The trip to Blois to pick up our resident's cards at the préfecture de police de Loir-et-Cher was fairly anticlimactic. The important moments came when we learned on September 3 that we would be given temporary resident's permits to extend the validity of our old cards, which were set to expire on September 10. We'd remain legal aliens, at least until December. The other important moment was when we received notification last Thursday that our cards were ready for pick-up.
Yesterday, we arrived at at the préfecture in Blois at about 9:15 — the drive took a little less than an hour. We easily found parking in one of the worst-designed parking lots I've ever seen. After after paying a couple of euros for a ticket that was good until 10:30, we walked across the lot to the building where French immigration agents process residence permit (carte de séjour) applications. There were a dozen or so people in line, waiting to see one of the two receptionists on duty.
The wait was short. But it had only started, because the receptionist who looked at our papers just gave us a ticket with a number on it and directed us to the waiting room. Walt got E815 and I got E816. We took a seat and joined a crowd of about 50 people waiting for their number to come up on one of the two big computer screens in the room. The number being displayed when we sat down was E806. We sat for 10 or 15 minutes before number E807 came up on the display.
This is the entrance to the lobby of the préfecture's office for immigrants and legal aliens.
Walt did a quick calculation and figured that if each person called in spent 5 to 10 minutes with the immigration agent, he would be called at about 10:30. That meant our parking would expire and we might end up having to pay a fine for overstaying our welcome. So I went out and bought a second ticket, one that would be valid until 11:30. It only took a minute or two, and my number wasn't close to coming up on the screen any time soon.
Walt's calculation was exactly right. His number was called at 10:30. He walked a few steps down a hall to what was called Guichet 8 ("window" 8), which was not actually a window but a door into a very small room, just big enough for two chairs. A woman sat behind a desk with a computer and a stack of new or renewed cartes de séjours were ready to be handed out. Three minutes after Walt walked down the hall, he was back. It was done.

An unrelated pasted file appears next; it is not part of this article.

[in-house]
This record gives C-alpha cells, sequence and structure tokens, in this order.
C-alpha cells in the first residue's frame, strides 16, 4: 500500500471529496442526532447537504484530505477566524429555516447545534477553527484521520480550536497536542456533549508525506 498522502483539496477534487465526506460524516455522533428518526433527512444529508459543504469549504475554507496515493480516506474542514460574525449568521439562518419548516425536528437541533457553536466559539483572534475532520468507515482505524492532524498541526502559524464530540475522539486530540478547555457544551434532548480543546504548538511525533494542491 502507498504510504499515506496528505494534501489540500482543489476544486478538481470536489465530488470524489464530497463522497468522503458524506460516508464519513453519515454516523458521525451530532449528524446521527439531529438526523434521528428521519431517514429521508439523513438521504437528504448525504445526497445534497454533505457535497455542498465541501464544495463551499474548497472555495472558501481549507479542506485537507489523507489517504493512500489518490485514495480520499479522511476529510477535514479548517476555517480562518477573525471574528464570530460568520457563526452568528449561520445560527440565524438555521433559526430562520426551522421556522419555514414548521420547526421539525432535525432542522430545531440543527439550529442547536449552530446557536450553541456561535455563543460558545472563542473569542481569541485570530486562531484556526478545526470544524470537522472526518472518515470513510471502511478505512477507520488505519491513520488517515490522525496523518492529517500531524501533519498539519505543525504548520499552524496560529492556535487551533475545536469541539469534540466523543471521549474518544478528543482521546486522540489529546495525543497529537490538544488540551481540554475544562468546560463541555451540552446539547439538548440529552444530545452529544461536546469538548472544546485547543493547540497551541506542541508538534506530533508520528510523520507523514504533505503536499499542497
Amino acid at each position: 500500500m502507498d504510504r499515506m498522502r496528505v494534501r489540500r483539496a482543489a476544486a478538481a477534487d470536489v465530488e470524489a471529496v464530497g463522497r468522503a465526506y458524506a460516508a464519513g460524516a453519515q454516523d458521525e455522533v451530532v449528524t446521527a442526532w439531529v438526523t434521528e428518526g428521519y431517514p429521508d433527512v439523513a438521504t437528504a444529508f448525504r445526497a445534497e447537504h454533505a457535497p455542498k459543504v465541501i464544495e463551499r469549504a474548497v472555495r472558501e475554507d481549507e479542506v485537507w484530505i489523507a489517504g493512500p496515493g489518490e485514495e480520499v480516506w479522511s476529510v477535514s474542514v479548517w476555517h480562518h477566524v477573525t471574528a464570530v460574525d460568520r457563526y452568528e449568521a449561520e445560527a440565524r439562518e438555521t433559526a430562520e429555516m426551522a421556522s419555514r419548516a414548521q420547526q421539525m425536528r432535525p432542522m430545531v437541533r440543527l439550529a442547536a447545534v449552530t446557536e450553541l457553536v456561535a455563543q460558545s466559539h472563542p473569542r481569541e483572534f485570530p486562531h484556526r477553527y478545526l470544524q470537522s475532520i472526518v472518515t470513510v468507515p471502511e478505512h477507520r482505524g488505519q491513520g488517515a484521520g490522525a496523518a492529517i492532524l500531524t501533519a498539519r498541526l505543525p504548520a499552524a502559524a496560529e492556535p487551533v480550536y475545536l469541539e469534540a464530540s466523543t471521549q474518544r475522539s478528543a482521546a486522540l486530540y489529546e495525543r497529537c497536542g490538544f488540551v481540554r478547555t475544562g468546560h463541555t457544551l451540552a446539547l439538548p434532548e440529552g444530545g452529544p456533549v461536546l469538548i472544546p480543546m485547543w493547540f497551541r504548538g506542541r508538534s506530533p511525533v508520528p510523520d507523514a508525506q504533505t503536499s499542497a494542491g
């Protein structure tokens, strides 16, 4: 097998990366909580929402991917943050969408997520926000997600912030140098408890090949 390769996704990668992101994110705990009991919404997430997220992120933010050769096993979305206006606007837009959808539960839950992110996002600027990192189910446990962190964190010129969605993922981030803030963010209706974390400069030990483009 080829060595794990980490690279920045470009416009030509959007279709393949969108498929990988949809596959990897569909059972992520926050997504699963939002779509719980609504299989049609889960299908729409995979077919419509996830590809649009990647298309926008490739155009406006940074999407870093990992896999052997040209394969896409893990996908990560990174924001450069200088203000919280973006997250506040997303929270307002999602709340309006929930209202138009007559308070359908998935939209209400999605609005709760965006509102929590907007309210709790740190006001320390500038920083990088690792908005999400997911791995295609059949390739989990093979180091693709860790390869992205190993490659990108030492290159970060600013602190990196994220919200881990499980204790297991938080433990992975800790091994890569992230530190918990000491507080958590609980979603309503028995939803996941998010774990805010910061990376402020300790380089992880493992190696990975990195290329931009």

My number came up a minute or so later. I too went to Guichet 8 — a sign on the door said Asiles, meaning it was normally used for processing asylum-seekers, I guess. We had been told to bring our convocation (summons), passport, expired or expiring resident's card, the temporary card we had been issued earlier, and our paper proving we had paid 269 euro "tax stamp" that we had paid on line to cover the fee for the renewal. The immigration agent looked at the documents, shuffled through the many cards that were ready to hand out — mine was the next-to-last one in the pile — gave me my passport back, my new carte de résident, and asked me to sign a paper attesting that I had received it. That was all there was to it.
I examined the card. On it I read CARTE DE RÉSIDENT PERMANENT. I asked the agent if that meant it never needed to be renewed again. I was surprised when she said she didn't know. She had to call her supervisor to get that information. An older woman came in and told me that the permanent card would expire in 10 years, just as the plain carte de résident would. So I don't know what in the world the word PERMANENT on my card actually means. I guess I'll find out in 10 years. Maybe the renewal process will be different. Walt got the plain carte de résident, so we'll both be renewing in 2029 and we'll see if the rules are different or not.
Thanks to Google maps for this image of the préfecture and its strange parking lot.
About that parking lot: you can see it in the picture above, along with the entrance (labeled as the Préfecture de Loir-et-Cher on the screenshot) for foreigners and people registering their cars or getting a driver's license. The parking lot has narrow curvy lanes with head-in parking all along them. Spaces are not marked, so in places two cars take up enough room for three cars. There are trees growing along the lanes as well, making maneuvering tricky. And some of the lanes are dead ends, with barely enough room to turn your car around and get back out if you haven't found an empty space to park in.
In addition, instead of paying for the time you've left your car in the lot upon departure, upon arrival you have to estimate how much time to pay for. That's why I had to go back out and buy another ticket to extend our parking time — when we arrived, we had no idea how long we would need to be there. The town or préfecture must make a lot of extra money from people who have to overpay in order to avoid having to pay a fine.